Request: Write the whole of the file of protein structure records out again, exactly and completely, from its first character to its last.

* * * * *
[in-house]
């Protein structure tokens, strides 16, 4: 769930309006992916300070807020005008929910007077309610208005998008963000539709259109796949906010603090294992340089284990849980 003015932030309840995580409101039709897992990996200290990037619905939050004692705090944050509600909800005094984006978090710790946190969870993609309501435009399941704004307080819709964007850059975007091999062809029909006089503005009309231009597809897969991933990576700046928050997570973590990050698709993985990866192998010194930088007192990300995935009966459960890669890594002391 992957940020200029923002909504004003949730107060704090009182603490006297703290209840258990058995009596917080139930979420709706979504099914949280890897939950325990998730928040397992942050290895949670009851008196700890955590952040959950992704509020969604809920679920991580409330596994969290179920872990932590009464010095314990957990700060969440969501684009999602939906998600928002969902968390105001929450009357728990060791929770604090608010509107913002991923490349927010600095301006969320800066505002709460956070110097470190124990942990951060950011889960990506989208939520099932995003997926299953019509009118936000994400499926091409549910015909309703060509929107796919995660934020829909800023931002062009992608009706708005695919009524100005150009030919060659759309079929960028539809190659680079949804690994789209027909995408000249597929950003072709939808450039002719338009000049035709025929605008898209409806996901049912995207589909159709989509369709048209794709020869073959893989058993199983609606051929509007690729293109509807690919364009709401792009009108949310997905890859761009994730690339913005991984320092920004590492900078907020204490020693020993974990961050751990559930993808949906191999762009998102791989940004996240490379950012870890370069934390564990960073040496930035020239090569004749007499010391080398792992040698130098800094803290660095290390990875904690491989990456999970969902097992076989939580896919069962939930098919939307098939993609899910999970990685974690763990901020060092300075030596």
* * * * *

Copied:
[in-house]
């Protein structure tokens, strides 16, 4: 769930309006992916300070807020005008929910007077309610208005998008963000539709259109796949906010603090294992340089284990849980 003015932030309840995580409101039709897992990996200290990037619905939050004692705090944050509600909800005094984006978090710790946190969870993609309501435009399941704004307080819709964007850059975007091999062809029909006089503005009309231009597809897969991933990576700046928050997570973590990050698709993985990866192998010194930088007192990300995935009966459960890669890594002391 992957940020200029923002909504004003949730107060704090009182603490006297703290209840258990058995009596917080139930979420709706979504099914949280890897939950325990998730928040397992942050290895949670009851008196700890955590952040959950992704509020969604809920679920991580409330596994969290179920872990932590009464010095314990957990700060969440969501684009999602939906998600928002969902968390105001929450009357728990060791929770604090608010509107913002991923490349927010600095301006969320800066505002709460956070110097470190124990942990951060950011889960990506989208939520099932995003997926299953019509009118936000994400499926091409549910015909309703060509929107796919995660934020829909800023931002062009992608009706708005695919009524100005150009030919060659759309079929960028539809190659680079949804690994789209027909995408000249597929950003072709939808450039002719338009000049035709025929605008898209409806996901049912995207589909159709989509369709048209794709020869073959893989058993199983609606051929509007690729293109509807690919364009709401792009009108949310997905890859761009994730690339913005991984320092920004590492900078907020204490020693020993974990961050751990559930993808949906191999762009998102791989940004996240490379950012870890370069934390564990960073040496930035020239090569004749007499010391080398792992040698130098800094803290660095290390990875904690491989990456999970969902097992076989939580896919069962939930098919939307098939993609899910999970990685974690763990901020060092300075030596």